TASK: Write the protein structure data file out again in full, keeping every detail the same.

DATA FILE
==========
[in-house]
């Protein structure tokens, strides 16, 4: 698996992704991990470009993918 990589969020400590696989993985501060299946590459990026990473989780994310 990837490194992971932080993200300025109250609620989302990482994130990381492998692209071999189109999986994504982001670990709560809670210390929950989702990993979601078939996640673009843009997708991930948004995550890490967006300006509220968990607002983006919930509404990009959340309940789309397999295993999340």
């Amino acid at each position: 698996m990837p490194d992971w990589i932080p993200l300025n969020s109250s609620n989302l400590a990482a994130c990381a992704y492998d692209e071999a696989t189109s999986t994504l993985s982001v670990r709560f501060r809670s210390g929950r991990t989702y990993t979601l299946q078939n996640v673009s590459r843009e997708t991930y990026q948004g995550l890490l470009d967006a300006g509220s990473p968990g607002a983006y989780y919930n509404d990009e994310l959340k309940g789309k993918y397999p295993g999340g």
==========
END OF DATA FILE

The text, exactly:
[in-house]
């Protein structure tokens, strides 16, 4: 698996992704991990470009993918 990589969020400590696989993985501060299946590459990026990473989780994310 990837490194992971932080993200300025109250609620989302990482994130990381492998692209071999189109999986994504982001670990709560809670210390929950989702990993979601078939996640673009843009997708991930948004995550890490967006300006509220968990607002983006919930509404990009959340309940789309397999295993999340």
């Amino acid at each position: 698996m990837p490194d992971w990589i932080p993200l300025n969020s109250s609620n989302l400590a990482a994130c990381a992704y492998d692209e071999a696989t189109s999986t994504l993985s982001v670990r709560f501060r809670s210390g929950r991990t989702y990993t979601l299946q078939n996640v673009s590459r843009e997708t991930y990026q948004g995550l890490l470009d967006a300006g509220s990473p968990g607002a983006y989780y919930n509404d990009e994310l959340k309940g789309k993918y397999p295993g999340g």